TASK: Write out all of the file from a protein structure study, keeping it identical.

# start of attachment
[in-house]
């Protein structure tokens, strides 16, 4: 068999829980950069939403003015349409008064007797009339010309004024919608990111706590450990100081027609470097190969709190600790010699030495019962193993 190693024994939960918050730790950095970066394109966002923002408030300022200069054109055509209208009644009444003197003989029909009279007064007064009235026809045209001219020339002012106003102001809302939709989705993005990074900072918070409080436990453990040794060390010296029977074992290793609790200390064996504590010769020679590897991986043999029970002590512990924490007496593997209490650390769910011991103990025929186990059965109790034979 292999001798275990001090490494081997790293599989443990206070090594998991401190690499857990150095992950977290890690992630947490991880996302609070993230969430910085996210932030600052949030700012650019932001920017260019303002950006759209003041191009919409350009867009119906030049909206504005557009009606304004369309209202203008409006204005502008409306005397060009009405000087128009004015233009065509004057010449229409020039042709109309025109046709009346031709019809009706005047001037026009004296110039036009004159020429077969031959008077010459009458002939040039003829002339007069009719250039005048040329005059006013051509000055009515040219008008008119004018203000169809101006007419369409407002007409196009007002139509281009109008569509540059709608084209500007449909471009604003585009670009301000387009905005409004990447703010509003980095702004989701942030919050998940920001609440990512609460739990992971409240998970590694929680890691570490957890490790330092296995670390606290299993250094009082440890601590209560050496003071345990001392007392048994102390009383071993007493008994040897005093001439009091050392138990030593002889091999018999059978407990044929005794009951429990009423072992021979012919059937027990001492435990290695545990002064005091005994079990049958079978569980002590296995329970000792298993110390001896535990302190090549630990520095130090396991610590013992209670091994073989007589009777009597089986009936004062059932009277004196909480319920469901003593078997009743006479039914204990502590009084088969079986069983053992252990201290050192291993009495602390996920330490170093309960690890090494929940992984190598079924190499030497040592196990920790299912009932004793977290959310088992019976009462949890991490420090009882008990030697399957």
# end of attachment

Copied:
[in-house]
């Protein structure tokens, strides 16, 4: 068999829980950069939403003015349409008064007797009339010309004024919608990111706590450990100081027609470097190969709190600790010699030495019962193993 190693024994939960918050730790950095970066394109966002923002408030300022200069054109055509209208009644009444003197003989029909009279007064007064009235026809045209001219020339002012106003102001809302939709989705993005990074900072918070409080436990453990040794060390010296029977074992290793609790200390064996504590010769020679590897991986043999029970002590512990924490007496593997209490650390769910011991103990025929186990059965109790034979 292999001798275990001090490494081997790293599989443990206070090594998991401190690499857990150095992950977290890690992630947490991880996302609070993230969430910085996210932030600052949030700012650019932001920017260019303002950006759209003041191009919409350009867009119906030049909206504005557009009606304004369309209202203008409006204005502008409306005397060009009405000087128009004015233009065509004057010449229409020039042709109309025109046709009346031709019809009706005047001037026009004296110039036009004159020429077969031959008077010459009458002939040039003829002339007069009719250039005048040329005059006013051509000055009515040219008008008119004018203000169809101006007419369409407002007409196009007002139509281009109008569509540059709608084209500007449909471009604003585009670009301000387009905005409004990447703010509003980095702004989701942030919050998940920001609440990512609460739990992971409240998970590694929680890691570490957890490790330092296995670390606290299993250094009082440890601590209560050496003071345990001392007392048994102390009383071993007493008994040897005093001439009091050392138990030593002889091999018999059978407990044929005794009951429990009423072992021979012919059937027990001492435990290695545990002064005091005994079990049958079978569980002590296995329970000792298993110390001896535990302190090549630990520095130090396991610590013992209670091994073989007589009777009597089986009936004062059932009277004196909480319920469901003593078997009743006479039914204990502590009084088969079986069983053992252990201290050192291993009495602390996920330490170093309960690890090494929940992984190598079924190499030497040592196990920790299912009932004793977290959310088992019976009462949890991490420090009882008990030697399957």